Sunday, April 14, 2013

Brain Structures and Functions

Basal ganglia
Located within the cerebral hemispheres, it is a component of the corpus striatum, and consists of the substantia nigra and subthalamic nucleus (Bailey, 2013). Its functions are that it controls cognition, movement coordination, and voluntary movement.
Corpus collosum
A thick band of nerve fibers, which divides the cerebrum into right and left hemispheres, and connects the brain’s right and left sides, which allows both hemispheres to communicate (Bailey, 2013). Also it transfers sensory, motor, and cognitive information between hemispheres (Bailey, 2013). Its function are that it controls communication between the brain hemispheres, eye movement, maintains the balance of arousal and attention, and tactile localization.
Temporal lobe
One of the four main lobes of cerebral cortex (Bailey, 2013). Its functions are auditory perception, memory, speech, and emotional response.
Occipital lobe
One of the four main lobes of the cerebral cortex. Its function is visual perception and color recognition.
Frontal lobe
One of the four lobes of the cerebral cortex. Its functions are problem solving, decision-making, and planning.
The most highly developed and largest portion of the brain, consisting of gyri, which are folded bulges that create deep furrows (Bailey, 2013). Its functions involving the body include motor function, organization and planning, touch sensation, determining intelligence, determining personality, thinking, perceiving, producing and understanding language, and interpretation of sensory impulses (Bailey, 2013).
Spinal cord
Composed of bundles of nerve fibers and it runs from the brain through a canal, which is in the center of the bones of the spine (University of Pittsburgh, 2013). Its functions are that of a neural transfer network; it sends signals to and from the brain and the rest of the body, and it is capable of regulating a certain amount of its own reflexes.
Composed of white matter and a thin outer layer of folded gray matter, and it contains numerous amounts of neurons used for data processing (Bailey, 2013).  Its functions are that it controls movement coordination, maintains balance, and equilibrium.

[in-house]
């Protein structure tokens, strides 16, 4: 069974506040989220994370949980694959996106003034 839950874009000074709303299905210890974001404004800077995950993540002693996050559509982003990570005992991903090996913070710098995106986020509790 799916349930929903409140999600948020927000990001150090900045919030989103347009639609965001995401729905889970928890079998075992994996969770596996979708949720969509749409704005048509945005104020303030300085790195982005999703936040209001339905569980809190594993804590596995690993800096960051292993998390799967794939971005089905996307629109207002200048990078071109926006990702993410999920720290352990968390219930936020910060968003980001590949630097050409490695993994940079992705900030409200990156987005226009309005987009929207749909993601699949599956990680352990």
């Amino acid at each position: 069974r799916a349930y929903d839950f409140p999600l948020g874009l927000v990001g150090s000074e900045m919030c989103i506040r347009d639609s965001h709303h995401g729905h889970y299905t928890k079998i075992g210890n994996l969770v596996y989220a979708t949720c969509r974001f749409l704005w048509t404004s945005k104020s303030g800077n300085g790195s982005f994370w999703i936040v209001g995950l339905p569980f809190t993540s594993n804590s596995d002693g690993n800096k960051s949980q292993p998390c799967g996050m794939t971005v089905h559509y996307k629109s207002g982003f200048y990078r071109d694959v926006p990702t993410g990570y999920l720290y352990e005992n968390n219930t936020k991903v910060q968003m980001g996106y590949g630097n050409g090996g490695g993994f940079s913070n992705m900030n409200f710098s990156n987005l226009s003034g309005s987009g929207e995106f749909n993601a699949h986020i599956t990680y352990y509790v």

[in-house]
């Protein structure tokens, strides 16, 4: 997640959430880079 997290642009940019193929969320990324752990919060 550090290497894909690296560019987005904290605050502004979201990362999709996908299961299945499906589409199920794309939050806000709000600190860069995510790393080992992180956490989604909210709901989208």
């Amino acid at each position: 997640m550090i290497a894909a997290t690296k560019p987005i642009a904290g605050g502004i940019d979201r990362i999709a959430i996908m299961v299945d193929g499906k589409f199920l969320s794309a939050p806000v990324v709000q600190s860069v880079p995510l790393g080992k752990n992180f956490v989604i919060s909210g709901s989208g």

A portion of the hindbrain. Its functions are that it controls autonomic functions, such as digestion, breathing, sneezing and swallowing, heart and blood vessel functioning, coordination of body movement (Bailey, 2013). It also relays nerve signals and messages between the spinal cord and the brain.
A portion of the hindbrain which connects the cerebral cortex and the medulla oblongata (Bailey, 2013). Its functions are arousal, sleep, controls autonomic functions, and it relays sensory information between the cerebellum and cerebrum.
A horseshoe shaped paired structure of the limbic system, and  its functions are navigation, spatial orientation, emotional responses, the consolidation of new memories, and acts as a memory indexer (Bailey, 2013).
It is an almond shaped mass of nuclei located within the temporal lobe (Bailey, 2013). Its functions are memory, arousal, emotional responses, hormonal secretions, and autonomic responses associated with fear (Bailey, 2013).
Pituitary gland
A small endocrine organ, which is divided into a posterior lobe, intermediate lobe, and anterior lobe. Its functions are growth hormone production, endocrine function regulation, production of hormones that act on other endocrine glands and hormones that act on muscles and kidneys, and it stores hormones that are produced by the hypothalamus (Bailey, 2013).
It is similar to the size of a pearl and is a structure of the limbic system. Its functions are autonomic, endocrine, and motor function control, homeostasis, water and food intake regulation, and sleep-wake cycle regulation (Bailey, 2013).
A large dual lobed mass of grey matter located under the cerebral cortex (Bailey, 2013). Its functions are motor control, control of sleep and wake states, it relays sensory signals to the cerebral cortex, and it receives visual, somatosensory, and auditory sensory signals.

University of Pittsburgh. (2013). Retrieved from

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